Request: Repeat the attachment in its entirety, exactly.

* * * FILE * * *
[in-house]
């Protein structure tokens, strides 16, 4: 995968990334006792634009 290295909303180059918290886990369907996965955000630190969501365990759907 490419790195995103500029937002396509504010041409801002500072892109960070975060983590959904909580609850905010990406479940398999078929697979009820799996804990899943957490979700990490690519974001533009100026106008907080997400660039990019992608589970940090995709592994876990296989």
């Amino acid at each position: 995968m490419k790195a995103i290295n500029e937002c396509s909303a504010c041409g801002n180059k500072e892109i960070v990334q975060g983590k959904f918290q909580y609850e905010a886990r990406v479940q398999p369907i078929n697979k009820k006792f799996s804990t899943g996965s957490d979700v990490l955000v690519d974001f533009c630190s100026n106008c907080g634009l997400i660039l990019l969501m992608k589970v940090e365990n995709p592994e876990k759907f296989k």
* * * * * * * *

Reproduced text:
[in-house]
């Protein structure tokens, strides 16, 4: 995968990334006792634009 290295909303180059918290886990369907996965955000630190969501365990759907 490419790195995103500029937002396509504010041409801002500072892109960070975060983590959904909580609850905010990406479940398999078929697979009820799996804990899943957490979700990490690519974001533009100026106008907080997400660039990019992608589970940090995709592994876990296989």
């Amino acid at each position: 995968m490419k790195a995103i290295n500029e937002c396509s909303a504010c041409g801002n180059k500072e892109i960070v990334q975060g983590k959904f918290q909580y609850e905010a886990r990406v479940q398999p369907i078929n697979k009820k006792f799996s804990t899943g996965s957490d979700v990490l955000v690519d974001f533009c630190s100026n106008c907080g634009l997400i660039l990019l969501m992608k589970v940090e365990n995709p592994e876990k759907f296989k």